• I am looking at buying a used 1997 4-runner with 140,000 miles. Can someone tell me what questions I should ask before I take it to my mechanic (who is very busy...don't want to take it unless I'm serious.) This has been on the market for awhile so I'm thinking something has to be wrong.

  • chuck1chuck1 Posts: 1,405
    First of all, find another mechanic who has the time. Don't know where you are located, but there are some "National Chain" type places that will check the basic things (brakes, hoses, etc.) for a flat fee.

    In addition to that, I would make sure it has a complete compression check and make sure you or some one who is qualified put it up on a rack and have a real close look at the frame, etc.

    In short, this is basic stuff you should do to any high-miles used car before you buy it.

    Good luck!
  • I have a 2006 sr5 4wd with 30,000 miles that has done the same thing. It seems to be random, and doesnt happen often. It sounds like the transmission doesnt shift properly when it happens. I thought it was weird too. Let me know if you find anything else out.
    ty .
  • loi177loi177 Posts: 10
    When a Toyota Dealer sells a Certified vehicle.does it still need to be checked by independent mechanic?. there is 2005 4Runner with 80,000 mile on it and it is certified warranty for 2 years. Does the certification includes agianst drop in mileage.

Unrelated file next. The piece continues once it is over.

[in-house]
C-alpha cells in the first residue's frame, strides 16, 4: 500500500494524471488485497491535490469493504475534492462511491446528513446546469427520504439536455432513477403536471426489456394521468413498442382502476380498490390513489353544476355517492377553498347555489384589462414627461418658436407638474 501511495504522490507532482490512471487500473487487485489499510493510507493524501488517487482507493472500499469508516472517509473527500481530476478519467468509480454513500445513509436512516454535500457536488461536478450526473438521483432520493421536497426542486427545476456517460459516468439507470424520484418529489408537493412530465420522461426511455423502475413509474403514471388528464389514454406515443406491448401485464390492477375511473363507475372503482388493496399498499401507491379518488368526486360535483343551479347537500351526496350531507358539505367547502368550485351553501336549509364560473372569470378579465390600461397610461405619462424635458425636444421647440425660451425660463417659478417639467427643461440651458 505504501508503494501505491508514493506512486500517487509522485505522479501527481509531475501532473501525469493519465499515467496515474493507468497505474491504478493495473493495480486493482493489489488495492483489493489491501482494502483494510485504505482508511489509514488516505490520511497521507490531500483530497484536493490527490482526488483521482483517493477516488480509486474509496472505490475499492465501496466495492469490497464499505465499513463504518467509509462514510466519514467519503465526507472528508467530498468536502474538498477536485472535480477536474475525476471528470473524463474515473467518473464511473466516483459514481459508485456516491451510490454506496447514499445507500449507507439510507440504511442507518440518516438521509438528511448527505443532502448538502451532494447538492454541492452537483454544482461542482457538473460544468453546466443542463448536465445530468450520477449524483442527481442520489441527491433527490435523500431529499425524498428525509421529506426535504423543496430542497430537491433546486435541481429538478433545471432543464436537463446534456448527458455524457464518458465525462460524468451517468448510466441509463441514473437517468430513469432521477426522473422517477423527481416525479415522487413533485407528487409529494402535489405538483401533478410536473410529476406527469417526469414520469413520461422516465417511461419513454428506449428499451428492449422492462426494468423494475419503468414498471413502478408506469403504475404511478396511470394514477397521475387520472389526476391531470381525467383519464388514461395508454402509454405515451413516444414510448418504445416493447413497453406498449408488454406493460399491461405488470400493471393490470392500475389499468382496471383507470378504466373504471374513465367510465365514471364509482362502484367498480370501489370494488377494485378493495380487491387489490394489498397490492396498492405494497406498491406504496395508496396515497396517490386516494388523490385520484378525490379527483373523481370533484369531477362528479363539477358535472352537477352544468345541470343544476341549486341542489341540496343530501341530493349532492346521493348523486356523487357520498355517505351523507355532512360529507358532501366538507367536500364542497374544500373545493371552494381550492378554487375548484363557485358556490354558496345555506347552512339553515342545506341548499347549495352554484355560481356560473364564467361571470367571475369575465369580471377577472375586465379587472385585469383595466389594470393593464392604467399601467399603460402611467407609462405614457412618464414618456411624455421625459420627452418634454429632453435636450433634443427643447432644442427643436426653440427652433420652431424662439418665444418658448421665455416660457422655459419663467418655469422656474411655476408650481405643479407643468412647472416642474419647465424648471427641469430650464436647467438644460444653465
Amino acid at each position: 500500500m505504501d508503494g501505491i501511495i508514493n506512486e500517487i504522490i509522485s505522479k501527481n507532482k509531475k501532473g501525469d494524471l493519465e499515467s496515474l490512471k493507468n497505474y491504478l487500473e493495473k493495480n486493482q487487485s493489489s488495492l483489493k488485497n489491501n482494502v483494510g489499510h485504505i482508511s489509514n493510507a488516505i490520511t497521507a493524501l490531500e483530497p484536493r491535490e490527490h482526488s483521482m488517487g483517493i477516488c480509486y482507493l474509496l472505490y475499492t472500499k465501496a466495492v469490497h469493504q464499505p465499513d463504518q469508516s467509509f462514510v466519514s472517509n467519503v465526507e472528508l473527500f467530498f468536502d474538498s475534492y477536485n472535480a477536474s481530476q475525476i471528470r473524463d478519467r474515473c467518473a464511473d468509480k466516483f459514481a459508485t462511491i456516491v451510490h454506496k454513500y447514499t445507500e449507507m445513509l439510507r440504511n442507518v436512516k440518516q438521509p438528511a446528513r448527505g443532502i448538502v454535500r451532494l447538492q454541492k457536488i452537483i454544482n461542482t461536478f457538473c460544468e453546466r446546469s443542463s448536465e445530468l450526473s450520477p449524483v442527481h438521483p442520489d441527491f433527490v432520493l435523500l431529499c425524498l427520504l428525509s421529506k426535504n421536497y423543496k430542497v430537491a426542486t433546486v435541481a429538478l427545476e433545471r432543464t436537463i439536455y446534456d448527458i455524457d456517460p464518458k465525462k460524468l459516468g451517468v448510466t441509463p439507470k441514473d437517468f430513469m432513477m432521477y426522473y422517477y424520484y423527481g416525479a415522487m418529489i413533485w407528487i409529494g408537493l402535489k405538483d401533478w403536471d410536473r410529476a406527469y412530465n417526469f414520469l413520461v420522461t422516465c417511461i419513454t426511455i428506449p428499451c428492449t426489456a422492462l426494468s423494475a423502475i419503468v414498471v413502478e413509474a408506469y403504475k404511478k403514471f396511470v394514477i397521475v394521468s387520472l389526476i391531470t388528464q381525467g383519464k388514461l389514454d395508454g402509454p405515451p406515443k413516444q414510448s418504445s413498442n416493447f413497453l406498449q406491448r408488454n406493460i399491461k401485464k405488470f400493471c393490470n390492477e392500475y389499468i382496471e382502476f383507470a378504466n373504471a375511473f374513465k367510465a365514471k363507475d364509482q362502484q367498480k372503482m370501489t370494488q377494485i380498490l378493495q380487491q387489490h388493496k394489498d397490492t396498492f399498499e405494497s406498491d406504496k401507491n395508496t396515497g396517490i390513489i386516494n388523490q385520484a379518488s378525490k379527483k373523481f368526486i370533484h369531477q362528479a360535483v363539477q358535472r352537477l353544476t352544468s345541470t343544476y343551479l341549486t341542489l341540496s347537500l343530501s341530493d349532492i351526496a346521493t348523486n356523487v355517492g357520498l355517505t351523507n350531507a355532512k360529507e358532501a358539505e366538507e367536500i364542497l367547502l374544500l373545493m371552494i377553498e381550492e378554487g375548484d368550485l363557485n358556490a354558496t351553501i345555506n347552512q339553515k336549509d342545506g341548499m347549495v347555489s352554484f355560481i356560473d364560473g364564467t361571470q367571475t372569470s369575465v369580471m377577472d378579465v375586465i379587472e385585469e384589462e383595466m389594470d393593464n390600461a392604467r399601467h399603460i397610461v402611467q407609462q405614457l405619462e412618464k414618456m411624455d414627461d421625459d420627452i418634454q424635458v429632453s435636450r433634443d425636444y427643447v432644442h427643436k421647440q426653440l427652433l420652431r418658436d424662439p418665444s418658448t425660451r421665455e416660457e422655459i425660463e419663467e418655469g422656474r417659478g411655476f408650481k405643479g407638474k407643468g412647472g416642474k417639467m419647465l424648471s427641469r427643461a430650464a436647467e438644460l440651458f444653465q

• Stever@EdmundsStever@Edmunds YooperlandPosts: 39,025

    "Our advice is to always have any pre-owned vehicle you intend to buy inspected by both a mechanic and a body shop. The cost of these inspections is cheap insurance and will give you piece of mind that what you are buying is actually worth your hard earned money, and is a safe purchase."

    Certified Pre-Owned: Don't Let The Label Fool You

    Obviously not all horror stories will be as bad as this one, but buyer beware.
  • nvbankernvbanker Posts: 7,285
    This has been on the market for awhile so I'm thinking something has to be wrong.

    Well, yeah, it has 140,000 miles on it! How much they want for this jewel? Who is selling it? Private, Reputable dealer, metal lot?
  • I own a 98 4Runner. It has around 90K miles on it. I recently have trouble starting it in the mornings. It doesn't start during the first 3 or 4 tries. It starts during the fifth or sixth attempt. And after that it has no trouble starting during the day. I am looking for some pointers on what could be the problem before I bring it into a mechanic for repair.